Ha! Ha! Heat seeking missile is great! Used to put baby in the middle of us and then wake up to find her face first in my armpit of nose to nose.

    • says

      Hi Barbara, congratulations on your new great-grandson! :D how wonderful!

      There has been a lot of hoo-ha in the news recently about baby slings being unsafe. There are certain styles that are unsafe – namely the “bag” style slings. In these slings, the babies are susceptible to their heads tipping forward and closing their airways. Most of the slings you can buy in the high-street shops – such as the baby bjorn – are safe as far as that the baby isn’t going to suffocate or fall out, but they are not well designed and are uncomfortable for baby and wearer. They dangle the baby from the crotch, putting pressure on their hips and spine. A good baby carrier will hold the baby with the knees above the bottom, so the weight is spread evenly across the buttocks and thighs.

      A good baby sling, used correctly, is absolutely safe. There are hundreds of tutorials online, many in video form, showing you how to use them properly (and they all usually come with instructions anyway). My favourite types of slings are wrap slings and mei tai carriers.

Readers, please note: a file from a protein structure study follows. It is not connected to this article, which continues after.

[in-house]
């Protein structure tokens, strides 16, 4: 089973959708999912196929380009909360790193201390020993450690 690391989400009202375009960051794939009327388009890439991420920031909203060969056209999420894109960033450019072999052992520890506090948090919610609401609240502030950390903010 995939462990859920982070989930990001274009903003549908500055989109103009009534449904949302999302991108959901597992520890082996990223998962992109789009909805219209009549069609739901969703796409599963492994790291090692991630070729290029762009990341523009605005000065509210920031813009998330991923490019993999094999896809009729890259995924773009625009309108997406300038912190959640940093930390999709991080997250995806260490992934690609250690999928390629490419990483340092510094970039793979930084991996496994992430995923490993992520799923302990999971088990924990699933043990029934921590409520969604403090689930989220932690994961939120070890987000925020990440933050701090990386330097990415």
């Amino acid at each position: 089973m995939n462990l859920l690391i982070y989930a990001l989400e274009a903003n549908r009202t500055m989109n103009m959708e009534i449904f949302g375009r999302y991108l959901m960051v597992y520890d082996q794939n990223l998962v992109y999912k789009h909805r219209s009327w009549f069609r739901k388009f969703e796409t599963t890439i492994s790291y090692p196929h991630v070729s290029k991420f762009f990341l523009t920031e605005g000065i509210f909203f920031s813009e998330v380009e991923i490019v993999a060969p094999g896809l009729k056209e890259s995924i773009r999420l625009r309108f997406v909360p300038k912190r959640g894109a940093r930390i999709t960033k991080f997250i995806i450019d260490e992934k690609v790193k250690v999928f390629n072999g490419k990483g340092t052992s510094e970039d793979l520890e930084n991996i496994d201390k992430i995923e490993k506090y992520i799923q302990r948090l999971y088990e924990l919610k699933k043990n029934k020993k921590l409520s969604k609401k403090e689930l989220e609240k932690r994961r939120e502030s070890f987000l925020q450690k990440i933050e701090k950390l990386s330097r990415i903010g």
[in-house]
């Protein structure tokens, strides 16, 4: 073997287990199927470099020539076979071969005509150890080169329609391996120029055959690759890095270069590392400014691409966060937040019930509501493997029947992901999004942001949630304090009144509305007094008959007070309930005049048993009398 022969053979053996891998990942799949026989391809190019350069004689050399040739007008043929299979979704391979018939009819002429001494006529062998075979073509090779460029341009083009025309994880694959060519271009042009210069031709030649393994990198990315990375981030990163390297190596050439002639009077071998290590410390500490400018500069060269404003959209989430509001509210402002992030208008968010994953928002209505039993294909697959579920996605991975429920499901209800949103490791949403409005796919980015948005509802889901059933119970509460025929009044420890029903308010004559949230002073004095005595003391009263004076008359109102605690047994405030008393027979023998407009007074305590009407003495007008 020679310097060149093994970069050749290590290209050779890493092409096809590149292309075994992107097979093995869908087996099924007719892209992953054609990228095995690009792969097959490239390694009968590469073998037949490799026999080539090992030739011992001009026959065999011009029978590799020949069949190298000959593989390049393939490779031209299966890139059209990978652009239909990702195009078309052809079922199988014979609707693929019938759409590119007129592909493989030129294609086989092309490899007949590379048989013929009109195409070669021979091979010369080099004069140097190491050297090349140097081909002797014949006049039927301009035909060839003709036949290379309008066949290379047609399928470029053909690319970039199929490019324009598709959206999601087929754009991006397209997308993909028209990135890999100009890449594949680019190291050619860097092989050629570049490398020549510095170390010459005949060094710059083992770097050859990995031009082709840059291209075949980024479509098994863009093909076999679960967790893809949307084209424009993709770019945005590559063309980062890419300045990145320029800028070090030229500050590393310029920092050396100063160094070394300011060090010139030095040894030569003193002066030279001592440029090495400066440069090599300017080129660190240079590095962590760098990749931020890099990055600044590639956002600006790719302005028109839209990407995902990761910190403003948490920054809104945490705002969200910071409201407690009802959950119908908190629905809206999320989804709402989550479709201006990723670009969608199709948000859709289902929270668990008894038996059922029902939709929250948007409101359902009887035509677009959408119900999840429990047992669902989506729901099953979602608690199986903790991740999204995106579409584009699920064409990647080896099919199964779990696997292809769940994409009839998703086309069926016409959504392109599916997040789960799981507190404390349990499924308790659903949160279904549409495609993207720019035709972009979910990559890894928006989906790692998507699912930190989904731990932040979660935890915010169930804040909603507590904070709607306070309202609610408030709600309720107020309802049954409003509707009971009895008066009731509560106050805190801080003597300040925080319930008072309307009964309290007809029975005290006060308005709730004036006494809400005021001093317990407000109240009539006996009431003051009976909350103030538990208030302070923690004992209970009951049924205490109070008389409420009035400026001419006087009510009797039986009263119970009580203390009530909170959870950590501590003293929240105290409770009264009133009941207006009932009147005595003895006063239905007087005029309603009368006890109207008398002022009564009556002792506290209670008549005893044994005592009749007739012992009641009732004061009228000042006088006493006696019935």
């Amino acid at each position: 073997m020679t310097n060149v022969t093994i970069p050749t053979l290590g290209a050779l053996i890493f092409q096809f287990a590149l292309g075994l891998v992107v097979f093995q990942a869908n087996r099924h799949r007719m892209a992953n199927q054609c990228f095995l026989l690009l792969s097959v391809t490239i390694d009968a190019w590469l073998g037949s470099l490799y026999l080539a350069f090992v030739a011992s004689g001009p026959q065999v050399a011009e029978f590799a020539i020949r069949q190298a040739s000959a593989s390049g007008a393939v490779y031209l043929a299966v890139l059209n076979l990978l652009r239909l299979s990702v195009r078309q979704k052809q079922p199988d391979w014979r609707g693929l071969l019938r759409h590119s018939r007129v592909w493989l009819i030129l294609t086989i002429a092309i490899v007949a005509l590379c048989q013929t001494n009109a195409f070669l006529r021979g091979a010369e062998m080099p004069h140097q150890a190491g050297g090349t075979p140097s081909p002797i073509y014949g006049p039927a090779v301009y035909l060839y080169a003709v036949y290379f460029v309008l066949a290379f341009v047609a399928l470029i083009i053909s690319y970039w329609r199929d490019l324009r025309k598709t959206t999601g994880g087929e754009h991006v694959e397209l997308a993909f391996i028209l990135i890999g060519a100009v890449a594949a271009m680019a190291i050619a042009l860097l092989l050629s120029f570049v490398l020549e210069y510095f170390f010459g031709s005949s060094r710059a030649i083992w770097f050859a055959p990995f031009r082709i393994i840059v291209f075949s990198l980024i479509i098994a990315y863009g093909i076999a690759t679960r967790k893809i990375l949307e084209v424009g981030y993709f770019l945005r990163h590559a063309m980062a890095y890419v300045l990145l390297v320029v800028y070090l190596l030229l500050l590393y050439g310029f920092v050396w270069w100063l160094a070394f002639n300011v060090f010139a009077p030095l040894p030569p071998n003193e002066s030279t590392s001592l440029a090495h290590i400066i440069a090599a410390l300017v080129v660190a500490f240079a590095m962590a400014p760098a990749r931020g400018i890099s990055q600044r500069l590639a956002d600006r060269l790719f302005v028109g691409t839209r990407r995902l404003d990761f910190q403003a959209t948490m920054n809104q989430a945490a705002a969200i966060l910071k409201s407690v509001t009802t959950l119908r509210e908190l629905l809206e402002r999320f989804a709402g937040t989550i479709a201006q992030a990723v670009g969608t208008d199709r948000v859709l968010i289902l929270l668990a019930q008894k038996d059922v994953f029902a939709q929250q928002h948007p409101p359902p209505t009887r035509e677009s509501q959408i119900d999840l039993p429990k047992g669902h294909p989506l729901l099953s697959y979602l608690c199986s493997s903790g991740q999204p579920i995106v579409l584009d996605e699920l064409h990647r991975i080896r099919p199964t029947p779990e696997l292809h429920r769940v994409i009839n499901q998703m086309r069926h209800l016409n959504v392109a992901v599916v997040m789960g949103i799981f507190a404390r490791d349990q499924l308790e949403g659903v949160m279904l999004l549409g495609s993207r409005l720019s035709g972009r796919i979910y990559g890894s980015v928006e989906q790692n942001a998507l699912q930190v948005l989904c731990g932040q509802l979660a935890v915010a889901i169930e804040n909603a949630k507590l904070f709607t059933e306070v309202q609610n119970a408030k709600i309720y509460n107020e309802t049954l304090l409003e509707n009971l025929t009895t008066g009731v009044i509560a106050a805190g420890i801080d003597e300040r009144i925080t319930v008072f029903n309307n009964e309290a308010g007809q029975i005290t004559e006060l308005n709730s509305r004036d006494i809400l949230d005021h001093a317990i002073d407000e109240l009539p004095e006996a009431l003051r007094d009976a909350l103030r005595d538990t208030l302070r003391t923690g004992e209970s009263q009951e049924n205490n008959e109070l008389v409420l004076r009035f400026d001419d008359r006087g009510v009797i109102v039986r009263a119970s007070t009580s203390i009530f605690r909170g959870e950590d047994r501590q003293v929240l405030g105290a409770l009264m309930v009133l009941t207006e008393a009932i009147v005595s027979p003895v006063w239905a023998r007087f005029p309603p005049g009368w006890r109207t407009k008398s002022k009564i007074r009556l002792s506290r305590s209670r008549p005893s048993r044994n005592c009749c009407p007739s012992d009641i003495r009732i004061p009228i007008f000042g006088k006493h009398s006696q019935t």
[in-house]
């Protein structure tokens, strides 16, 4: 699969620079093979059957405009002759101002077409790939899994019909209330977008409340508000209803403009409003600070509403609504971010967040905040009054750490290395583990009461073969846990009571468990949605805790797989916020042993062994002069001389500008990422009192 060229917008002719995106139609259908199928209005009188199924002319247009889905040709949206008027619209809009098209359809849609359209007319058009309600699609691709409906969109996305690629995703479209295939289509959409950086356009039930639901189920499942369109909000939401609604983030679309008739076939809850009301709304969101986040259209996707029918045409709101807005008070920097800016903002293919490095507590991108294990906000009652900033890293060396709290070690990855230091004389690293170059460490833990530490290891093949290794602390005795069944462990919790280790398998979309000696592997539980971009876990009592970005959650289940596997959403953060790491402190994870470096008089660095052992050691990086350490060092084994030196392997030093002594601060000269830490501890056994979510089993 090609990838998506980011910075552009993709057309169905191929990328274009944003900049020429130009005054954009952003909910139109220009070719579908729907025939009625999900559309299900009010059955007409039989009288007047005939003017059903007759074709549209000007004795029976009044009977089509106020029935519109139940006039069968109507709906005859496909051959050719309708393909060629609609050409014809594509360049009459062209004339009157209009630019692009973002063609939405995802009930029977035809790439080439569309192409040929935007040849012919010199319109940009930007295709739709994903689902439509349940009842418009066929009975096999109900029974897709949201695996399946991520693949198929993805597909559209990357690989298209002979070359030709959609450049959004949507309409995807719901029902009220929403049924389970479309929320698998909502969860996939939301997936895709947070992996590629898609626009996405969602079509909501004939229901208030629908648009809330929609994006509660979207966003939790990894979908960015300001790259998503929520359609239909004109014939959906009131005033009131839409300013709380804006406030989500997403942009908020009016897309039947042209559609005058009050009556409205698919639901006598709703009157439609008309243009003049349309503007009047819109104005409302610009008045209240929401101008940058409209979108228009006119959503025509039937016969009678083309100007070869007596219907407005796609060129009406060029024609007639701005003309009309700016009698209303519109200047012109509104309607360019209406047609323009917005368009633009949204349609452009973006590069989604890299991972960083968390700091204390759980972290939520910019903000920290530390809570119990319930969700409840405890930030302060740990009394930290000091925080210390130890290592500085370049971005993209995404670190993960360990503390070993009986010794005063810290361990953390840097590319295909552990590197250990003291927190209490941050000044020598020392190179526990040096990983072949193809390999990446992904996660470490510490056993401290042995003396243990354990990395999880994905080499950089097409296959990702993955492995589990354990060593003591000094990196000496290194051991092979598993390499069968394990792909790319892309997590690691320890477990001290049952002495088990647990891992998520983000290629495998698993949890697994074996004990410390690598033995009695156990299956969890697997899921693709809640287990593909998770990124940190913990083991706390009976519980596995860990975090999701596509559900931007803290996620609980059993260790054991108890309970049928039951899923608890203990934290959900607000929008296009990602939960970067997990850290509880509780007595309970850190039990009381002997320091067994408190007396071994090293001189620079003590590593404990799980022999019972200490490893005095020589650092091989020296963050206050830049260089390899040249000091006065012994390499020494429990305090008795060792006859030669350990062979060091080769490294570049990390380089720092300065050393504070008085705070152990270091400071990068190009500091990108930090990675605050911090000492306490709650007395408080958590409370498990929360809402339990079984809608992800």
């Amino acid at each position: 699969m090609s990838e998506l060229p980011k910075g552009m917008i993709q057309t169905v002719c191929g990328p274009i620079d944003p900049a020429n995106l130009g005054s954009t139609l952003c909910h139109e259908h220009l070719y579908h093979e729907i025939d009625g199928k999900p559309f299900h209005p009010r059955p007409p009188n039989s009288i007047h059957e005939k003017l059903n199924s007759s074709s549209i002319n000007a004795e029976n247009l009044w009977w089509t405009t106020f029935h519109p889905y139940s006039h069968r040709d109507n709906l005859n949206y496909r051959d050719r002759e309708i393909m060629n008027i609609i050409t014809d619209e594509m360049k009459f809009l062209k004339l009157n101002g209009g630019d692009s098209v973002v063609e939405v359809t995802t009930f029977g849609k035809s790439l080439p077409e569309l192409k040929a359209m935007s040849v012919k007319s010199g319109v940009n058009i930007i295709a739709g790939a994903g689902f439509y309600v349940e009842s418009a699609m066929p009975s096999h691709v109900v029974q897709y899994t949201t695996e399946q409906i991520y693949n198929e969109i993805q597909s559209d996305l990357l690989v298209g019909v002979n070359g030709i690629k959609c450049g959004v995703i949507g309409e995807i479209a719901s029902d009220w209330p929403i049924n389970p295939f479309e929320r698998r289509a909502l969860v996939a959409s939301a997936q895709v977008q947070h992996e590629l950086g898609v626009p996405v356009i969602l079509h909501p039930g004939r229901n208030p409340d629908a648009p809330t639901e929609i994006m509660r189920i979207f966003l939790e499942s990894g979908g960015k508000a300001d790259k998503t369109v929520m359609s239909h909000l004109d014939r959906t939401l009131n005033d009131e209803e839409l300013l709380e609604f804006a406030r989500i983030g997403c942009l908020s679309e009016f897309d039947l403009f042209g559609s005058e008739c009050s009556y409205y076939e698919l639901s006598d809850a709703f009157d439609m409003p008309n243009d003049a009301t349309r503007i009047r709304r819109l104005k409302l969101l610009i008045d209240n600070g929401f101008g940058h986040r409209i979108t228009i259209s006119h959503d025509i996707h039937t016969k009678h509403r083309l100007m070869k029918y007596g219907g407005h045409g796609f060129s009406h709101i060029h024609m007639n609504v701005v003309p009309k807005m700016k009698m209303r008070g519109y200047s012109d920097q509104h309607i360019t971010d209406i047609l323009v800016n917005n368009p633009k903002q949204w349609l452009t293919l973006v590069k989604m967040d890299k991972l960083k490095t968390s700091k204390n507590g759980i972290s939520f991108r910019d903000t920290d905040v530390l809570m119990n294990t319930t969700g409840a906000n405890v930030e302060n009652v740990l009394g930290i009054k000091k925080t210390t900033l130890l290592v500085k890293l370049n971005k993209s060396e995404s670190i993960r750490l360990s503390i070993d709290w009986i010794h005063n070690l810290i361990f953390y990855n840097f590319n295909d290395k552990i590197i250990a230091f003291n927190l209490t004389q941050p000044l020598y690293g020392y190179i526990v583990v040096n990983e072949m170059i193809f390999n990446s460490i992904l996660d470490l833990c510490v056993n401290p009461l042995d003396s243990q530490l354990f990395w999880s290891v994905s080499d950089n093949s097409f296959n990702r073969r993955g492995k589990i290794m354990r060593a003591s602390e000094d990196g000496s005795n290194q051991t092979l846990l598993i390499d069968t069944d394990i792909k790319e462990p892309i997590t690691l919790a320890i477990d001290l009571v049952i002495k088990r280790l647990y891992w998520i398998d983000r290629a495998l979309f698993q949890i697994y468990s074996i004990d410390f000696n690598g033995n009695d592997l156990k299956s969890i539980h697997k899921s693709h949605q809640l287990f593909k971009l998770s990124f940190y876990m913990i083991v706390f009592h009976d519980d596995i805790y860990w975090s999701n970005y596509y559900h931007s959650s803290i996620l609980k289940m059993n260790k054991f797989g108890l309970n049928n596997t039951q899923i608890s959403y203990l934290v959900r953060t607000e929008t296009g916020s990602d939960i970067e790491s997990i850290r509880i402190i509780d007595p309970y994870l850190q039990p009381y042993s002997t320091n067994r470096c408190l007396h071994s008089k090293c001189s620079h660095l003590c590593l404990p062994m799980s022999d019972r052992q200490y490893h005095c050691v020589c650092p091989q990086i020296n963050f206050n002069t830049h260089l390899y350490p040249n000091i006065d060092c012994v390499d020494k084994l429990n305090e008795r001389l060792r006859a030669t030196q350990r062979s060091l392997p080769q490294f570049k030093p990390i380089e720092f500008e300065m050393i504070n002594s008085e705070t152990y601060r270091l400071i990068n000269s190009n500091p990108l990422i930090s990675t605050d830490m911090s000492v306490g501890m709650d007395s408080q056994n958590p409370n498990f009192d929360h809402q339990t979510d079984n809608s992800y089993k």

Does your granddaughter have a particular type of sling? If she wants to talk about slings or would perhaps like some recommendations or tips, please feel free to pass my details along to her. I would love to be able to help! :) In fact I have just written a post that you both might enjoy – 14 Reasons to Wear Your Baby.Thank you for your comment!

  3. Rosalee says

    yep this was our second baby, and both are girls so we didn’t have to buy any clothes. The only thing we did buy was 24 flat cloth diapers, and some thrift store sweaters so I could make wool covers from them, and a carseat. That’s it. I made a sling from a couple tank tops, and two more from other fabric around the house. We also picked out a toy for the little one last week but at 4 month old our total expenditure on this baby is under $150. And people say kids are expensive! Only if you follow the babies-r-us checklist!
    We don’t own a crib (never have) or any bottles (I exclusively breastfeed and at 5 months we start hand expressed breast milk from a normal cup for “just in case”, no bouncy seats or swings (that’s what mommy’s arms are for) and although we do have a stroller it only transport our toddler and our shopping bags.
    Kids don’t have to cost much and more importantly they don’t need to be passed off on a bunch of human replacements.